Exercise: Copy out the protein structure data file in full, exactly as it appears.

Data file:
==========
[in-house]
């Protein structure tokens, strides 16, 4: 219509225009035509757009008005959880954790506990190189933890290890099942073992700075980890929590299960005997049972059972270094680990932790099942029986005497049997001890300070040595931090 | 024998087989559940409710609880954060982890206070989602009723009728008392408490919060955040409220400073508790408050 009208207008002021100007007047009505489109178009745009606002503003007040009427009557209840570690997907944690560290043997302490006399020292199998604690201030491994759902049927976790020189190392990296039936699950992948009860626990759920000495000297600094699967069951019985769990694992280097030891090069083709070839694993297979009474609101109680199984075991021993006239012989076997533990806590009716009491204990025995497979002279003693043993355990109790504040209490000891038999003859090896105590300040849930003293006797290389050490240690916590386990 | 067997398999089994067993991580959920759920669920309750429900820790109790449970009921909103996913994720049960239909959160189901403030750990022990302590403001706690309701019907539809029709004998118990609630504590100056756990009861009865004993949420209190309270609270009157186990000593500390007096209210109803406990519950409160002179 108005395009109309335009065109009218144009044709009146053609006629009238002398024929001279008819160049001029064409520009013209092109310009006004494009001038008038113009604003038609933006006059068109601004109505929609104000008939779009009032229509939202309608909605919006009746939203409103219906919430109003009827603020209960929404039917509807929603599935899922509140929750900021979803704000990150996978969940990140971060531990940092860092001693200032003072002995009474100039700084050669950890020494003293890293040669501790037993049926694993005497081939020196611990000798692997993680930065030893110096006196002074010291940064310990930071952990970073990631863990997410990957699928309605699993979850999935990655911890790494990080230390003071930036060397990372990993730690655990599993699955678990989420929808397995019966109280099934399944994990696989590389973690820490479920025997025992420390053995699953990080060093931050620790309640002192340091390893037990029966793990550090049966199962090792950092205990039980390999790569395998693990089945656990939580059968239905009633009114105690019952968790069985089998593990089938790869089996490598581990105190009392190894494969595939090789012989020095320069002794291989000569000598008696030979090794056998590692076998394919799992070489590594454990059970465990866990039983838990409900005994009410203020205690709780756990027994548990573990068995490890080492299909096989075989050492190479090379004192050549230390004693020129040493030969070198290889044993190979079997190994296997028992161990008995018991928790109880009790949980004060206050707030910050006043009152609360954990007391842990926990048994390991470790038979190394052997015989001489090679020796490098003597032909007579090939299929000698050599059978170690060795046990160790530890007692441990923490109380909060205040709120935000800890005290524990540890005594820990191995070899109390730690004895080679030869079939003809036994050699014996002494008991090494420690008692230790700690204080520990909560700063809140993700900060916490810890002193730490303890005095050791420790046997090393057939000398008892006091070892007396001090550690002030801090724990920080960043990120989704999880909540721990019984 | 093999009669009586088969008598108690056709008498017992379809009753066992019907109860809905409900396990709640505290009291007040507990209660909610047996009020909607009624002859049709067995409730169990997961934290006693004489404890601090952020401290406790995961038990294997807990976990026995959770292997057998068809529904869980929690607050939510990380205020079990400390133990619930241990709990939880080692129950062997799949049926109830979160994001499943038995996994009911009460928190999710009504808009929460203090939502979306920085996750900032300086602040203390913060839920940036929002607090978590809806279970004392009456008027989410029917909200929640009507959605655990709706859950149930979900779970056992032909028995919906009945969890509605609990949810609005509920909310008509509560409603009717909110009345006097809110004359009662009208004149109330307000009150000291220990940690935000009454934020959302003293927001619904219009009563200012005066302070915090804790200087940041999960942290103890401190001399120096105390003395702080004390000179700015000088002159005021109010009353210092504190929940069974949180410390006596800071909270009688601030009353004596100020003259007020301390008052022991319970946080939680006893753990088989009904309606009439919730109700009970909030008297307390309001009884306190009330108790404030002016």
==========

[in-house]
């Protein structure tokens, strides 16, 4: 219509225009035509757009008005959880954790506990190189933890290890099942073992700075980890929590299960005997049972059972270094680990932790099942029986005497049997001890300070040595931090 | 024998087989559940409710609880954060982890206070989602009723009728008392408490919060955040409220400073508790408050 009208207008002021100007007047009505489109178009745009606002503003007040009427009557209840570690997907944690560290043997302490006399020292199998604690201030491994759902049927976790020189190392990296039936699950992948009860626990759920000495000297600094699967069951019985769990694992280097030891090069083709070839694993297979009474609101109680199984075991021993006239012989076997533990806590009716009491204990025995497979002279003693043993355990109790504040209490000891038999003859090896105590300040849930003293006797290389050490240690916590386990 | 067997398999089994067993991580959920759920669920309750429900820790109790449970009921909103996913994720049960239909959160189901403030750990022990302590403001706690309701019907539809029709004998118990609630504590100056756990009861009865004993949420209190309270609270009157186990000593500390007096209210109803406990519950409160002179 108005395009109309335009065109009218144009044709009146053609006629009238002398024929001279008819160049001029064409520009013209092109310009006004494009001038008038113009604003038609933006006059068109601004109505929609104000008939779009009032229509939202309608909605919006009746939203409103219906919430109003009827603020209960929404039917509807929603599935899922509140929750900021979803704000990150996978969940990140971060531990940092860092001693200032003072002995009474100039700084050669950890020494003293890293040669501790037993049926694993005497081939020196611990000798692997993680930065030893110096006196002074010291940064310990930071952990970073990631863990997410990957699928309605699993979850999935990655911890790494990080230390003071930036060397990372990993730690655990599993699955678990989420929808397995019966109280099934399944994990696989590389973690820490479920025997025992420390053995699953990080060093931050620790309640002192340091390893037990029966793990550090049966199962090792950092205990039980390999790569395998693990089945656990939580059968239905009633009114105690019952968790069985089998593990089938790869089996490598581990105190009392190894494969595939090789012989020095320069002794291989000569000598008696030979090794056998590692076998394919799992070489590594454990059970465990866990039983838990409900005994009410203020205690709780756990027994548990573990068995490890080492299909096989075989050492190479090379004192050549230390004693020129040493030969070198290889044993190979079997190994296997028992161990008995018991928790109880009790949980004060206050707030910050006043009152609360954990007391842990926990048994390991470790038979190394052997015989001489090679020796490098003597032909007579090939299929000698050599059978170690060795046990160790530890007692441990923490109380909060205040709120935000800890005290524990540890005594820990191995070899109390730690004895080679030869079939003809036994050699014996002494008991090494420690008692230790700690204080520990909560700063809140993700900060916490810890002193730490303890005095050791420790046997090393057939000398008892006091070892007396001090550690002030801090724990920080960043990120989704999880909540721990019984 | 093999009669009586088969008598108690056709008498017992379809009753066992019907109860809905409900396990709640505290009291007040507990209660909610047996009020909607009624002859049709067995409730169990997961934290006693004489404890601090952020401290406790995961038990294997807990976990026995959770292997057998068809529904869980929690607050939510990380205020079990400390133990619930241990709990939880080692129950062997799949049926109830979160994001499943038995996994009911009460928190999710009504808009929460203090939502979306920085996750900032300086602040203390913060839920940036929002607090978590809806279970004392009456008027989410029917909200929640009507959605655990709706859950149930979900779970056992032909028995919906009945969890509605609990949810609005509920909310008509509560409603009717909110009345006097809110004359009662009208004149109330307000009150000291220990940690935000009454934020959302003293927001619904219009009563200012005066302070915090804790200087940041999960942290103890401190001399120096105390003395702080004390000179700015000088002159005021109010009353210092504190929940069974949180410390006596800071909270009688601030009353004596100020003259007020301390008052022991319970946080939680006893753990088989009904309606009439919730109700009970909030008297307390309001009884306190009330108790404030002016």